Spanish Tongue Twisters: Trabalenguas

Spanish tongue twisters serve two truly tremendous tasks:

  • Spanish learners can use them to increase vocabulary. Because of the rhythm and concentration requirements, tongue twisters really stick in your memory. I first heard the tres tigres tristes tongue twister about six years ago — before learning Spanish — and it stuck like glue.
  • Tongue twisters, known as trabalenguas in Spanish, are incredible social tools. Think about it: who can resist attempting a tongue twister after hearing it for the first time? If you’re traveling in a Spanish-speaking country, knowing a few tongue twisters in the local lingo will help you entertain hordes of kids — and probably adults, too.
spanish tongue twisters

photo © Danielle Pereira,

Spanish Tongue Twisters with English Translations

So, do a few stretches, warm up those vocal chords… it’s time to delve into the wonderful world of trabalenguas.

  • ¿Cuántos cuentos cuentas cuando cuentas cuentos?
    (How many stories do you tell when you tell stories?)
  • Yo no compro coco, porque como poco coco como, poco coco compro.
    (I don’t buy coconut, since as I eat little coconut, little coconut I buy.)
  • El vino vino, pero el vino no vino vino, el vino vino vinagre.
    (The wine came, but the wine didn’t come as wine, the wine came as vinegar.)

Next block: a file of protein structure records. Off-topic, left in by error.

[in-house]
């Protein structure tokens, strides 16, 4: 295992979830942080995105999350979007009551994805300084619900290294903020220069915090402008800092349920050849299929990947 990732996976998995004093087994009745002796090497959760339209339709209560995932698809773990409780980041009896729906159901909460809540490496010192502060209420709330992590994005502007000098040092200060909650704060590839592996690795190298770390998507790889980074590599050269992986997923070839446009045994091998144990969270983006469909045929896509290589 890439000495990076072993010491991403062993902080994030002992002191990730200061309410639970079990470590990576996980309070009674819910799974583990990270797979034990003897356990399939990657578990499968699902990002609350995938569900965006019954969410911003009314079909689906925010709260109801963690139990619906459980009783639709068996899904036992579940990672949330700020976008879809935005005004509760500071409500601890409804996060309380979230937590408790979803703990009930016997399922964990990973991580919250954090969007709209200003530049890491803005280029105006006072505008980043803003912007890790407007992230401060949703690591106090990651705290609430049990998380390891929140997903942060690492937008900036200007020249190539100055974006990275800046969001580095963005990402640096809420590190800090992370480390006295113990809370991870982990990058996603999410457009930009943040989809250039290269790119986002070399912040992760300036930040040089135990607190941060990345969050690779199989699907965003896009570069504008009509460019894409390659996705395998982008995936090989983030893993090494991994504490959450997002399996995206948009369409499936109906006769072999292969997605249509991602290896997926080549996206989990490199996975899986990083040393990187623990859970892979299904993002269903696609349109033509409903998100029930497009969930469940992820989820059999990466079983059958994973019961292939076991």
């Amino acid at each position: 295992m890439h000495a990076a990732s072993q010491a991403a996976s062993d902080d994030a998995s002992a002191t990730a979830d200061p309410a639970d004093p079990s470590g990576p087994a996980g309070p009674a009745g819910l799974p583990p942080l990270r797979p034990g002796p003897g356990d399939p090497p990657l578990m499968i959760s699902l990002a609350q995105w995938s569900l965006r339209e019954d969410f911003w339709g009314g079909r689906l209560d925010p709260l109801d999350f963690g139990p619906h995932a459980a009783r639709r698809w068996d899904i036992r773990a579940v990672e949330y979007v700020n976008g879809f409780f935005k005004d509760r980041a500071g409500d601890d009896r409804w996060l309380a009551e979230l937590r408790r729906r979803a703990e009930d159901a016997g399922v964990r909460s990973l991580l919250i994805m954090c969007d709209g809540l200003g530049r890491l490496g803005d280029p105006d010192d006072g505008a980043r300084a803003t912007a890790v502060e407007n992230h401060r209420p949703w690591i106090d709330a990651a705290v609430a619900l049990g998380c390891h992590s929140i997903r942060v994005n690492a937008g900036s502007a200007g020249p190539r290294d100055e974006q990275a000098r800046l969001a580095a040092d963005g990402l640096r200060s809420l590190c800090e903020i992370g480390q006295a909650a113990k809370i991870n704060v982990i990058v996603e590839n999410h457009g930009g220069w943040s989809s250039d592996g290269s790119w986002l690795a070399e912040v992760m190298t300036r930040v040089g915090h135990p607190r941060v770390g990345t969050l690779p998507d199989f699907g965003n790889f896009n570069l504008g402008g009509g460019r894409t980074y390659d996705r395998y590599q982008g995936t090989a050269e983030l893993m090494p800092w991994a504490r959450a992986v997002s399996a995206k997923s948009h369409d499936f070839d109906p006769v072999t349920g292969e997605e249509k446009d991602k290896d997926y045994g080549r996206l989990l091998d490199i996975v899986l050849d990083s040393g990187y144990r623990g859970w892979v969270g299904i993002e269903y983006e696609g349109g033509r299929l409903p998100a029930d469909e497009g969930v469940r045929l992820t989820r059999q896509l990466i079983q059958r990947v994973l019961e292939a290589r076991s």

• Tres platos de trigo para tres tigres tristes.
    (Three plates of wheat for three sad tigers.)
  • Pablito clavó un clavito. ¿Qué clavito clavó Pablito?
    (Pablito nailed a little nail. What little nail did Pablito nail?)

Taking it to the next level of Spanish tongue twisters…

  • Pedro Pérez Pereira, pobre pintor Portugués, pinta preciosos paisajes por poco precio para poder pasar por París.
    (Pedro Pérez Pereira, poor Portuguese painter, paints precious landscapes for little price to pay for passage to Paris.)
  • Compadre de la capa parda, no compre usted mas capa parda, que el que mucha capa parda compra, mucha capa parda paga. Yo que mucha capa parda compré, mucha capa parda pagué.
    (Brother of the brown cloak, don’t buy anymore brown cloaks, because he who buys many brown cloaks, pays for many brown cloaks. I, who bought many brown cloaks, paid for many brown cloaks.)

This next one is perfect for practicing the ‘r’ and rolled ‘rr’ sounds in Spanish (erre is the name of the letter “r” in Spanish):

  • Erre con Erre Cigarro,
    Erre con Erre Barril,
    Rápido ruedan las ruedas
    Sobre los rieles del ferrocarril.
  • R with R cigar,
    R with R barrel,
    Quickly run the cars
    Over the rails of the railroad.

Know Any More Spanish Tongue Twisters?

If you have any more Spanish tongue twisters to add, feel free to write them in the comments box below. The trabalenguas above are fairly well known (and alternate versions exist), but there are plenty more out there…

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